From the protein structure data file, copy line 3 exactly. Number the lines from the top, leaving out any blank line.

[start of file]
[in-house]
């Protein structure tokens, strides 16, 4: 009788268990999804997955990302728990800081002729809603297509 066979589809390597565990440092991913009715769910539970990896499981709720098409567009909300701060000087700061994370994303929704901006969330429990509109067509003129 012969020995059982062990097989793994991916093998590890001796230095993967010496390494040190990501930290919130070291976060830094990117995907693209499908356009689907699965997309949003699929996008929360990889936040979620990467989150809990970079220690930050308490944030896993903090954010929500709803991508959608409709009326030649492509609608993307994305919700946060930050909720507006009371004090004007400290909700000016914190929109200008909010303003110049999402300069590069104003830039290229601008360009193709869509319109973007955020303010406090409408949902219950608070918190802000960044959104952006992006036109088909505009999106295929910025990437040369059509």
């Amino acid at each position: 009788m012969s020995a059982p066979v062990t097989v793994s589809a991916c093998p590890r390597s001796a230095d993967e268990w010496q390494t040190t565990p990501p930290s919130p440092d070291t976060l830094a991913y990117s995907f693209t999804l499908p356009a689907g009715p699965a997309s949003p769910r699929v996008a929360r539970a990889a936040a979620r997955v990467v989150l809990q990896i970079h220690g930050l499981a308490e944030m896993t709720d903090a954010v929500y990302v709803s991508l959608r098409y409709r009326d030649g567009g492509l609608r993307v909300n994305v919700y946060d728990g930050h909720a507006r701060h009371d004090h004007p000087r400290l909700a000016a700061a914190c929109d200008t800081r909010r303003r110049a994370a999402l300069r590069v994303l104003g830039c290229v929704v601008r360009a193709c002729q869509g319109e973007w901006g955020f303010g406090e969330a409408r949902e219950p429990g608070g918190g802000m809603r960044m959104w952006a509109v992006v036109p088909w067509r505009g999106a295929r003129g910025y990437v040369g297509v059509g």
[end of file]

């Amino acid at each position: 009788m012969s020995a059982p066979v062990t097989v793994s589809a991916c093998p590890r390597s001796a230095d993967e268990w010496q390494t040190t565990p990501p930290s919130p440092d070291t976060l830094a991913y990117s995907f693209t999804l499908p356009a689907g009715p699965a997309s949003p769910r699929v996008a929360r539970a990889a936040a979620r997955v990467v989150l809990q990896i970079h220690g930050l499981a308490e944030m896993t709720d903090a954010v929500y990302v709803s991508l959608r098409y409709r009326d030649g567009g492509l609608r993307v909300n994305v919700y946060d728990g930050h909720a507006r701060h009371d004090h004007p000087r400290l909700a000016a700061a914190c929109d200008t800081r909010r303003r110049a994370a999402l300069r590069v994303l104003g830039c290229v929704v601008r360009a193709c002729q869509g319109e973007w901006g955020f303010g406090e969330a409408r949902e219950p429990g608070g918190g802000m809603r960044m959104w952006a509109v992006v036109p088909w067509r505009g999106a295929r003129g910025y990437v040369g297509v059509g």